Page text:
King David rejoiced in the God of the Bible. He recognized his own sinfulness. He recognized he was sinful from his mother’s womb, that he was conceived in sin. He recognized that because of his sin, he was separated from God. He recognized that he needed a Savior and only God could save him. He declared that in Psalm 3:8, that Salvation belong to the LORD. Jonah declared the same thing in Jonah 2, that Salvation is from the Lord. This is what Jesus told Nicodemus in John 3:5-7, “Jesus answered, Truly, truly, I say to you, unless one is born of water and the Spirit he cannot enter into the Kingdom of God. That which is born of the flesh is flesh, and that which is born of the Spirit is spirit. Do not be amazed that I said to you, you must be born again.” Jesus was talking of a cleansing that will purify us from sin and give us a new heart through regeneration by the Holy Spirit. So, a stubborn, self-willed, self-directed, autonomous, self-worshiping, heart is replaced by a heart of flesh. The heart that conjures up evil continually is now replaced with a heart that seeks after God, loves God, repents of his/her sin, seeks humility, is devoted to God’s glory, is in continual prayer, desires holiness, clings to God’s Word, hates sin with a passion and lives his/her life separate from the passions and lusts of the world. Are you saved? Do you know Jesus Christ who sacrificed His life for you on the cross?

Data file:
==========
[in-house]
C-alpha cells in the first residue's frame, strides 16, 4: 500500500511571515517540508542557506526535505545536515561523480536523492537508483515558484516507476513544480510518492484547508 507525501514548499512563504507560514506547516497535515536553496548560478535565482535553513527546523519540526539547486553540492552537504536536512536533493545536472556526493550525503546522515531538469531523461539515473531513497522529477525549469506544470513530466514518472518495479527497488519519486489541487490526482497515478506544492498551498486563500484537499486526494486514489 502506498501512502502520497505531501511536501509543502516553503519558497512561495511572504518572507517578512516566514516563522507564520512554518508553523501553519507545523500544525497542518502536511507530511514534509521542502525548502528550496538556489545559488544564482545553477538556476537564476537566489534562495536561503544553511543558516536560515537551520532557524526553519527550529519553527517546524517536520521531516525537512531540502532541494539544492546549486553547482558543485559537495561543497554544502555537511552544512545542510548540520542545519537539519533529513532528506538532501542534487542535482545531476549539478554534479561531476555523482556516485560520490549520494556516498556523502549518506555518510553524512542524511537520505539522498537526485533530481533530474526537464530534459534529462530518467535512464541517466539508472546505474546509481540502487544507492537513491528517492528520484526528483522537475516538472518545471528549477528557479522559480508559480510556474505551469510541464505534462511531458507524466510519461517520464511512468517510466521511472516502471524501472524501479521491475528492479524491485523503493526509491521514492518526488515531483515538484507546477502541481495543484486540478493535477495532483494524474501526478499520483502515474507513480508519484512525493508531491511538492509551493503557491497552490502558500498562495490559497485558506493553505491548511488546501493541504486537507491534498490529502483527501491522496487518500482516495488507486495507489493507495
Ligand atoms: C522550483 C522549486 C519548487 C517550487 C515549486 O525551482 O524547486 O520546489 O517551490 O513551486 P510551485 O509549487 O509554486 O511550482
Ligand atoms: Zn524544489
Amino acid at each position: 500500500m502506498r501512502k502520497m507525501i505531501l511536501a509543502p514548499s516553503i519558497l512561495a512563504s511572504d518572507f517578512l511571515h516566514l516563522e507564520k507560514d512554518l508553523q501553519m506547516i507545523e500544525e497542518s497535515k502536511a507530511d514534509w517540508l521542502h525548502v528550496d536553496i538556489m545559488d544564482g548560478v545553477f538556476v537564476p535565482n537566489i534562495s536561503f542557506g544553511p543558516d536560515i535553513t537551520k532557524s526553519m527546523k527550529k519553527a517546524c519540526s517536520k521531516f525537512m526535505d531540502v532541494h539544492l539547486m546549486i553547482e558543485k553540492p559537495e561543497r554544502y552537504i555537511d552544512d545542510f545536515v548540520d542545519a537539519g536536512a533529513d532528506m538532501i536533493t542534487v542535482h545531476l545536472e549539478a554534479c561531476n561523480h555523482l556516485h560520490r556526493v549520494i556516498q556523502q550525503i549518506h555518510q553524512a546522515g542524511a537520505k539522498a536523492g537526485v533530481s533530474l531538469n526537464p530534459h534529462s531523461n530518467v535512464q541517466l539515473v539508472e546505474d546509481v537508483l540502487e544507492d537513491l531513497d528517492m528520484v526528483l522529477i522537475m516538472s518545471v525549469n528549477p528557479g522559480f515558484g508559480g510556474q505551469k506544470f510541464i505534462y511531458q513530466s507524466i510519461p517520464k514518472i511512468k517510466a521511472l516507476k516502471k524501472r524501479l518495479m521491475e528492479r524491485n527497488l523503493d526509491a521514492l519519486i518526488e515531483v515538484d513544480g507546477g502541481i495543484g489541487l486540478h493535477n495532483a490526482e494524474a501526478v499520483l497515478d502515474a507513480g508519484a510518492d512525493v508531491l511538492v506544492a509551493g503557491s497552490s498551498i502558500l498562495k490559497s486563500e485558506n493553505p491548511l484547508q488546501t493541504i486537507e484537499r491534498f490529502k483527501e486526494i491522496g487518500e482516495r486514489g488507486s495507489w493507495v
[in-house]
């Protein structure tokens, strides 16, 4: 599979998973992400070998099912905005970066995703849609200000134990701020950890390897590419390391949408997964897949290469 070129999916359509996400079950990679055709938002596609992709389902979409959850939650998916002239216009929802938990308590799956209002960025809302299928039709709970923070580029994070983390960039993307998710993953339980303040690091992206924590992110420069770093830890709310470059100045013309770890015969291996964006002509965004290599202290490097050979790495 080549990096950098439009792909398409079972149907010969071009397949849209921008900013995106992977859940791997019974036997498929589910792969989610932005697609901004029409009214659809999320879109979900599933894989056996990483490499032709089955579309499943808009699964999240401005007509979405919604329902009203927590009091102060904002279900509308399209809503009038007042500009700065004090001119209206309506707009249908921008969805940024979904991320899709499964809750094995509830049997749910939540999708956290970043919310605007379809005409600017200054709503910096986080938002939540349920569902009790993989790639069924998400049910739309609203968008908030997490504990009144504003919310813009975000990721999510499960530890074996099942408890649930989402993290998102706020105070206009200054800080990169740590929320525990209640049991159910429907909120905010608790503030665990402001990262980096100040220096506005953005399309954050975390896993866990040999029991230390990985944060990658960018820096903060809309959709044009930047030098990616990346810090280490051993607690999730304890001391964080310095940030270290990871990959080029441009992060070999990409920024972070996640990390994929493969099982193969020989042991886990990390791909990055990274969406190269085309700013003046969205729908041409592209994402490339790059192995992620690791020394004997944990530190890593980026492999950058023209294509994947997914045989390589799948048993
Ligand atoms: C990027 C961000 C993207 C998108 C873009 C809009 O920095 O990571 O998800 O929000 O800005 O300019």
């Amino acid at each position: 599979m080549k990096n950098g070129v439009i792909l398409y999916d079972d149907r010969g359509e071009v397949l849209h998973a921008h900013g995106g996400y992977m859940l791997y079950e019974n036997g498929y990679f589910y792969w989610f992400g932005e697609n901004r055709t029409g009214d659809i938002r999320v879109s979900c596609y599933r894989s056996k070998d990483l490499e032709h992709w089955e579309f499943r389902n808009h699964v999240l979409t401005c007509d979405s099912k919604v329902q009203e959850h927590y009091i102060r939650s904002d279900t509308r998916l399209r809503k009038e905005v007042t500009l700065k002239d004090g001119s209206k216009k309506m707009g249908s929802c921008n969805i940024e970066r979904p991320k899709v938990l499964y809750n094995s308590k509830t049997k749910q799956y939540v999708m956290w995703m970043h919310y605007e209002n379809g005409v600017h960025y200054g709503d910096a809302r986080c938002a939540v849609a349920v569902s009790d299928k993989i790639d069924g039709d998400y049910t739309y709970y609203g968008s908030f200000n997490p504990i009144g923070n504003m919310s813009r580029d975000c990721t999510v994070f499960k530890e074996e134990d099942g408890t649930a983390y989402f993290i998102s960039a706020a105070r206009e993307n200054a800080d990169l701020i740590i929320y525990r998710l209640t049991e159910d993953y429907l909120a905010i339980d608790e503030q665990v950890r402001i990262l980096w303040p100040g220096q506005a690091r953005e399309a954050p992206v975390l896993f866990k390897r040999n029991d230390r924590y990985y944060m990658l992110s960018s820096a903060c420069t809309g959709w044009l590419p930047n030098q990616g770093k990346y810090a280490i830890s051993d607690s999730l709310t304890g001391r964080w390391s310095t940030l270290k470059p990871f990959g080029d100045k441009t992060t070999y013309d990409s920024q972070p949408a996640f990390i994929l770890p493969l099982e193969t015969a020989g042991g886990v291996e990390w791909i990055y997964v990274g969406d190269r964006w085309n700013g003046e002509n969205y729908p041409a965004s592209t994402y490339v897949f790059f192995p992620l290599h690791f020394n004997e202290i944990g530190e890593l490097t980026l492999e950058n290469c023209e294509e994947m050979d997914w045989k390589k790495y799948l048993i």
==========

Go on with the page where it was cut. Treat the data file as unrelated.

Not only did King David rejoice in God who was the author of his salvation, he also rejoiced in God who was the source of His righteousness. He did not credit any righteousness that he had to himself. He credited his righteousness to God. Second Corinthians 5:21 reads, “He made Him who knew no sin on our behalf, so that we might have the righteousness of God in Him.” This means Christ came to earth, lived a perfect life, kept every aspect of the law perfectly. Thus, He was perfectly righteous. Christ then went to the cross voluntarily and the sins of His people were placed upon Him. God’s wrath upon His people was now canceled because the wrath of God was satisfied by Christ. Now as we place our trust on the finished work of Christ, His perfect righteousness is now transferred to our account. So, when God looks at us, He sees the perfect righteousness of His Son, the Lord Jesus Christ. This is why Romans 8:1, reads, “Now there is no condemnation to them who are in Christ Jesus.” This is the amazing truth that is often ignored—the teaching on justification. David in the midst of his dire circumstances, facing a military coup, focused on his justification.
Are you focusing on your salvation and your justification in the midst of your everyday trials? Are you drawing near to God? Are you crying out to God? Or are you focusing on the trials and problems in your life? Instead, put your eyes on Jesus the author and the perfecter of your faith and find new courage to walk through your trials.
~Pastor Sam Mathews